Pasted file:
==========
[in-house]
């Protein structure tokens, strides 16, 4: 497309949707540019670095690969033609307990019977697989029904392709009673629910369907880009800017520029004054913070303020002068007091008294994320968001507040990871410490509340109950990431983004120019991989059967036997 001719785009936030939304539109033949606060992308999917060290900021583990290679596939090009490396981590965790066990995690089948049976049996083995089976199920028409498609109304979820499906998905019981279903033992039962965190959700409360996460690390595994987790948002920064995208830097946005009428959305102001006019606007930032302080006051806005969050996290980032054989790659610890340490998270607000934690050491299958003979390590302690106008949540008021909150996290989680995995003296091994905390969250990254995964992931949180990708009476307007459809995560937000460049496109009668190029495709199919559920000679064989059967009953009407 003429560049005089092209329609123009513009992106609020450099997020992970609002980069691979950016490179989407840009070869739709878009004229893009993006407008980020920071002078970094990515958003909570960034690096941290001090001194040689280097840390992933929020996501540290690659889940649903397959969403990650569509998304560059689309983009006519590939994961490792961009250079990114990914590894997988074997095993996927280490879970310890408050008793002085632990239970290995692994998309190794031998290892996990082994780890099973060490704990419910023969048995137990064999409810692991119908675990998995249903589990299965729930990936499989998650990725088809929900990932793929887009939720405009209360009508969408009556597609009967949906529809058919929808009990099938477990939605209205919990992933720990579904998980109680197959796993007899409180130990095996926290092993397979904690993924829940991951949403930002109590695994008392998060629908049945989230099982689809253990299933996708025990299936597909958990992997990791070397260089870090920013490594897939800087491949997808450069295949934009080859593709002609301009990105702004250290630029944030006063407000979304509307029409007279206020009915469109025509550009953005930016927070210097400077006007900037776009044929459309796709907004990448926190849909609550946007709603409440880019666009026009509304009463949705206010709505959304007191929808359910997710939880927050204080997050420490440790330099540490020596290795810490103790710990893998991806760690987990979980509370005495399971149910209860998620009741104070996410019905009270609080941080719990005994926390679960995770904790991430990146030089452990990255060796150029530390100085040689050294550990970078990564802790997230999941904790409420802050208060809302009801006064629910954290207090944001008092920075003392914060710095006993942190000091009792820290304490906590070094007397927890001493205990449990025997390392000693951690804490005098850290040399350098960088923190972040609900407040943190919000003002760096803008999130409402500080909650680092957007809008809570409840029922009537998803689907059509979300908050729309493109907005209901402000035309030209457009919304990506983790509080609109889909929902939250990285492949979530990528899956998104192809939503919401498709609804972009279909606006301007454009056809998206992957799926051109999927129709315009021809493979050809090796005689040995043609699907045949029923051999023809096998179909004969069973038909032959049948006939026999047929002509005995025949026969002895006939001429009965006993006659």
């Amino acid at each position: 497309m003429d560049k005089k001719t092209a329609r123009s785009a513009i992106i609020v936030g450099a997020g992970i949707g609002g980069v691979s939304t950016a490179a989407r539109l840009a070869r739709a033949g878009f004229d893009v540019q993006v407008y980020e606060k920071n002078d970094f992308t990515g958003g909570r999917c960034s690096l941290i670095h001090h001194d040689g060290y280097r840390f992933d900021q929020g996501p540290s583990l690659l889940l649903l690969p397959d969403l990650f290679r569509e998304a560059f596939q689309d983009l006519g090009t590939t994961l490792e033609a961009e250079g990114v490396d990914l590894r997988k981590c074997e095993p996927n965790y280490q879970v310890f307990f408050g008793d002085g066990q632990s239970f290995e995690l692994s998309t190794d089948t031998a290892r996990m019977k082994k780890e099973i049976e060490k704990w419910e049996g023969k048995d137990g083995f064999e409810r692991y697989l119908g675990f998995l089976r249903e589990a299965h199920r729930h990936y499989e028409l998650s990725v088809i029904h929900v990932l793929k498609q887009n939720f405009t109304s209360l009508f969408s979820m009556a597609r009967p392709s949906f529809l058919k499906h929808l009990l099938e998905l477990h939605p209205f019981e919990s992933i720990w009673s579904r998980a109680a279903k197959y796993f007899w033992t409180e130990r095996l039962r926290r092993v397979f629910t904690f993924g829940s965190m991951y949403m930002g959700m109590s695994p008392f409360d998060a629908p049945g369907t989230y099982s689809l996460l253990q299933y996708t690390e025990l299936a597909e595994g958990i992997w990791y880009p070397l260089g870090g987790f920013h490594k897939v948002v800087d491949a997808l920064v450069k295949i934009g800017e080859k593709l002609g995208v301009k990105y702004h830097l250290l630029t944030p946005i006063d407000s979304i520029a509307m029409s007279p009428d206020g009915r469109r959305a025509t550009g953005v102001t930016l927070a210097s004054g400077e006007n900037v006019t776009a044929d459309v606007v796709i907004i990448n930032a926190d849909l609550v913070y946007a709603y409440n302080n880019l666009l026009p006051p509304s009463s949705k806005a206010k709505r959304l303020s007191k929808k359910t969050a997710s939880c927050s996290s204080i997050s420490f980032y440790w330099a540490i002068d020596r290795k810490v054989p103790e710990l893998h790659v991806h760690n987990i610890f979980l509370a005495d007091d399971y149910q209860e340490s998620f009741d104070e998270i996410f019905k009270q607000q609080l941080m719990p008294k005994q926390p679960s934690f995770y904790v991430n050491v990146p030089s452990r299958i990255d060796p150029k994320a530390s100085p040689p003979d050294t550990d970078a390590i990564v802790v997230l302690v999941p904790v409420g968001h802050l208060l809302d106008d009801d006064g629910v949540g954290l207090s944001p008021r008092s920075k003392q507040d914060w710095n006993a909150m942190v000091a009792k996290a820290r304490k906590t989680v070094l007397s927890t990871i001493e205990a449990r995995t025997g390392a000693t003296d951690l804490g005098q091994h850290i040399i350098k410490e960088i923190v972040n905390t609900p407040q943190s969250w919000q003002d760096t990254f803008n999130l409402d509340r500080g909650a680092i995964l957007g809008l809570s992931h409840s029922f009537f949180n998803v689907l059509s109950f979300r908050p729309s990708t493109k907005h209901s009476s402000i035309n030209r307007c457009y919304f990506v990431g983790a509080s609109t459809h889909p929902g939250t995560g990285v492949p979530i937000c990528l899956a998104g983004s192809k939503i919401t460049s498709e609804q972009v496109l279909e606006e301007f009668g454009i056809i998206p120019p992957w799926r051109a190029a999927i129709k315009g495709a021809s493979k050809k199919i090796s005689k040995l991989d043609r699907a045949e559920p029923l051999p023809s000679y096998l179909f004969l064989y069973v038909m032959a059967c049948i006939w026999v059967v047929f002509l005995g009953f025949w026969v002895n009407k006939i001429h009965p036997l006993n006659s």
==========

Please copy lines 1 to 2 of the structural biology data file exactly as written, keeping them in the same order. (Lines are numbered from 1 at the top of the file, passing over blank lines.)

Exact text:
[in-house]
């Protein structure tokens, strides 16, 4: 497309949707540019670095690969033609307990019977697989029904392709009673629910369907880009800017520029004054913070303020002068007091008294994320968001507040990871410490509340109950990431983004120019991989059967036997 001719785009936030939304539109033949606060992308999917060290900021583990290679596939090009490396981590965790066990995690089948049976049996083995089976199920028409498609109304979820499906998905019981279903033992039962965190959700409360996460690390595994987790948002920064995208830097946005009428959305102001006019606007930032302080006051806005969050996290980032054989790659610890340490998270607000934690050491299958003979390590302690106008949540008021909150996290989680995995003296091994905390969250990254995964992931949180990708009476307007459809995560937000460049496109009668190029495709199919559920000679064989059967009953009407 003429560049005089092209329609123009513009992106609020450099997020992970609002980069691979950016490179989407840009070869739709878009004229893009993006407008980020920071002078970094990515958003909570960034690096941290001090001194040689280097840390992933929020996501540290690659889940649903397959969403990650569509998304560059689309983009006519590939994961490792961009250079990114990914590894997988074997095993996927280490879970310890408050008793002085632990239970290995692994998309190794031998290892996990082994780890099973060490704990419910023969048995137990064999409810692991119908675990998995249903589990299965729930990936499989998650990725088809929900990932793929887009939720405009209360009508969408009556597609009967949906529809058919929808009990099938477990939605209205919990992933720990579904998980109680197959796993007899409180130990095996926290092993397979904690993924829940991951949403930002109590695994008392998060629908049945989230099982689809253990299933996708025990299936597909958990992997990791070397260089870090920013490594897939800087491949997808450069295949934009080859593709002609301009990105702004250290630029944030006063407000979304509307029409007279206020009915469109025509550009953005930016927070210097400077006007900037776009044929459309796709907004990448926190849909609550946007709603409440880019666009026009509304009463949705206010709505959304007191929808359910997710939880927050204080997050420490440790330099540490020596290795810490103790710990893998991806760690987990979980509370005495399971149910209860998620009741104070996410019905009270609080941080719990005994926390679960995770904790991430990146030089452990990255060796150029530390100085040689050294550990970078990564802790997230999941904790409420802050208060809302009801006064629910954290207090944001008092920075003392914060710095006993942190000091009792820290304490906590070094007397927890001493205990449990025997390392000693951690804490005098850290040399350098960088923190972040609900407040943190919000003002760096803008999130409402500080909650680092957007809008809570409840029922009537998803689907059509979300908050729309493109907005209901402000035309030209457009919304990506983790509080609109889909929902939250990285492949979530990528899956998104192809939503919401498709609804972009279909606006301007454009056809998206992957799926051109999927129709315009021809493979050809090796005689040995043609699907045949029923051999023809096998179909004969069973038909032959049948006939026999047929002509005995025949026969002895006939001429009965006993006659």